Inequality Is Not Inevitable
L'inégalité n'est pas inévitable
Sherri Torjman and Ken Battle,
This paper was written at the invitation of Canada 2020 as part of an anthology on five major challenges facing Canada. Contributing authors to The Canada We Want in 2020 project were asked to submit brief, focused papers on concrete and practicable steps that could be taken by the federal government to tackle one of the designated challenges – in this case, poverty and inequality.
The paper briefly explores the separate, but linked, problems of poverty and inequality in this country. It considers the many economic and social factors that contribute to high poverty and rising inequality. The negative consequences to both individuals and the broader society are discussed.
Poverty and inequality are complex problems that require a set of linked interventions related to affordable housing, early childhood development and child care, education and skills training, and decent employment opportunities that pay a living wage.
This paper focuses, however, upon the crucial redistributive role of the federal government through income security programs and a progressive income tax system. The Working Income Tax Benefit and Canada Child Tax Benefit are two levers that are currently in place. The authors argue for a substantial boost to these programs as a way to land a solid punch on poverty and inequality – now.
The link to The Canada We Want in 2020 book is available at http://canada2020.ca/canada-we-want/
View English document in PDF format.
View French document in PDF Format.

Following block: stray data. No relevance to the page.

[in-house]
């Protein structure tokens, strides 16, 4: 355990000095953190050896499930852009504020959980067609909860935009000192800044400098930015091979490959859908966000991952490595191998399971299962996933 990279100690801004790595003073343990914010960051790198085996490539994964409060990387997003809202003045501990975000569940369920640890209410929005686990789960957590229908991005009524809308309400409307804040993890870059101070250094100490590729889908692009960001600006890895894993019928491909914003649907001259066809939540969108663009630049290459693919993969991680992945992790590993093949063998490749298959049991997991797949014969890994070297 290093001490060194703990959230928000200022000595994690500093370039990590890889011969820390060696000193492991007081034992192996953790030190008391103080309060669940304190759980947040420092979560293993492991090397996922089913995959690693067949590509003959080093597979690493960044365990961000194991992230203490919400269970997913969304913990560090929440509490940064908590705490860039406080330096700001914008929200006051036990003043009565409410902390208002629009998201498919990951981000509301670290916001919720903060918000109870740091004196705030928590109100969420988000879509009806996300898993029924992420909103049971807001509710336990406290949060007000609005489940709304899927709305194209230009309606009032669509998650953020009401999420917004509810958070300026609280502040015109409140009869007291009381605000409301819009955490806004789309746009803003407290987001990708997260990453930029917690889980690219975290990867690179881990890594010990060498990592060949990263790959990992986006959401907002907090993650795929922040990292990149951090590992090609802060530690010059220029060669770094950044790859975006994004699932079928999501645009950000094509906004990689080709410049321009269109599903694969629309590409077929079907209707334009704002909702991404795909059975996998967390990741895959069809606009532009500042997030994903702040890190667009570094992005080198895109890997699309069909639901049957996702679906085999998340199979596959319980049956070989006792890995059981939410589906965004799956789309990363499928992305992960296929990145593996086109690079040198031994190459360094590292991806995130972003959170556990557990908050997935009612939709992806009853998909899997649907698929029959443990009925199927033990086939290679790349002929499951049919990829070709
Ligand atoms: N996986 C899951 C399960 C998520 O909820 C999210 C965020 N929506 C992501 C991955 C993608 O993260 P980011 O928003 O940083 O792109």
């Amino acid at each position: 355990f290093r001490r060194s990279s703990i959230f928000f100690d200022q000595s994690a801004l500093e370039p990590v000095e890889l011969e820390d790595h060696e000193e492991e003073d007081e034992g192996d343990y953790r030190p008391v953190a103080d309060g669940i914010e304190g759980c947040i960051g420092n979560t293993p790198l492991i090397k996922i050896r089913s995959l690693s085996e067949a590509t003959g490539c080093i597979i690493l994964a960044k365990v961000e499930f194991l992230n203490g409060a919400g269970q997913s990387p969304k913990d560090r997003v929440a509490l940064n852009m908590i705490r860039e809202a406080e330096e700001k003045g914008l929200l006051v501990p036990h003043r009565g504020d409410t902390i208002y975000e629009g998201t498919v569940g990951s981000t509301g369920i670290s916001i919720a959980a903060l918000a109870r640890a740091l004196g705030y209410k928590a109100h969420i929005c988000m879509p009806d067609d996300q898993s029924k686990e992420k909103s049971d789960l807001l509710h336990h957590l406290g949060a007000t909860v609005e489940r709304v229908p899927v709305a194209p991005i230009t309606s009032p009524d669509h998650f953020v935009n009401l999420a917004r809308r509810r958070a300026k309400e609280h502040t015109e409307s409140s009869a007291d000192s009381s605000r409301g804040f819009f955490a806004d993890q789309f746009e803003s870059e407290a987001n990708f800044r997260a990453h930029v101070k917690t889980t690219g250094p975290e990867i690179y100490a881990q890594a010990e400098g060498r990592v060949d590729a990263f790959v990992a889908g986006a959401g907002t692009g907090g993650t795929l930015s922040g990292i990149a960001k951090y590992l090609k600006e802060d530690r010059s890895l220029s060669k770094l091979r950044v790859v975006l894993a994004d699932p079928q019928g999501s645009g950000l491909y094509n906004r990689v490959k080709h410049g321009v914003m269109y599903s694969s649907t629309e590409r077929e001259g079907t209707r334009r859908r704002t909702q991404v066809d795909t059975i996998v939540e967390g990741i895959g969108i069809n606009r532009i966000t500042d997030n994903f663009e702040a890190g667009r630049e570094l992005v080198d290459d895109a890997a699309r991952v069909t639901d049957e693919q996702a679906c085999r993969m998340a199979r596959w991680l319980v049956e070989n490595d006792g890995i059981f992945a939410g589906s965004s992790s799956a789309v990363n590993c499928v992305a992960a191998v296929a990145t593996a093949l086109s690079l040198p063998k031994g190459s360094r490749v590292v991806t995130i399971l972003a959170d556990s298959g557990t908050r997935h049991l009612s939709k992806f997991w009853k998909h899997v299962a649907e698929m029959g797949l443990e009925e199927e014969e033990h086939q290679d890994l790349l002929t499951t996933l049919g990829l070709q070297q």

A copy of these publications are available in Microsoft Word format. Please contact the Caledon Institute for information.
HAVE YOU SEEN
-Private money, public programs? There will always be strings
-Ensuring the Welfare of 'Welfare Incomes'
-A Flimflam Budget
-The Skilled Budget
-Financing Long-Term Care: More Money in the Mix
-Guiding principles for social policy budgets
-Proceedings of Caledon’s 20th Anniversary
-As the fiscal chill thaws: social policy ideas for the medium term
-Is Canada (Still) a Fiscal Union?: Michael Mendelson
-Architecture of Federal Income Security in Canada: Ken Battle
-Social Policy Challenges for Canada: Sherri Torjman
-In Canada, the new solitudes are East vs. West
-Picture - Sherri Torjman
-Canada’s English-French divide giving way to East-West economic split, scholar says
-Video - Sherri Torjman: Five Good Ideas about Policy
-Video - Sherri Torjman: Canada@150 address
-Video - Sherri Torjman: Shared Space & Community Recreation
As the fiscal chill thaws: social policy ideas for the medium term
Ken Battle, Sherri Torjman and Michael Mendelson, January 30, 2013
Right now, Canada’s economic outlook remains uncertain. But as the economy begins to recover, as it eventually will, our fiscal situation will gradually improve.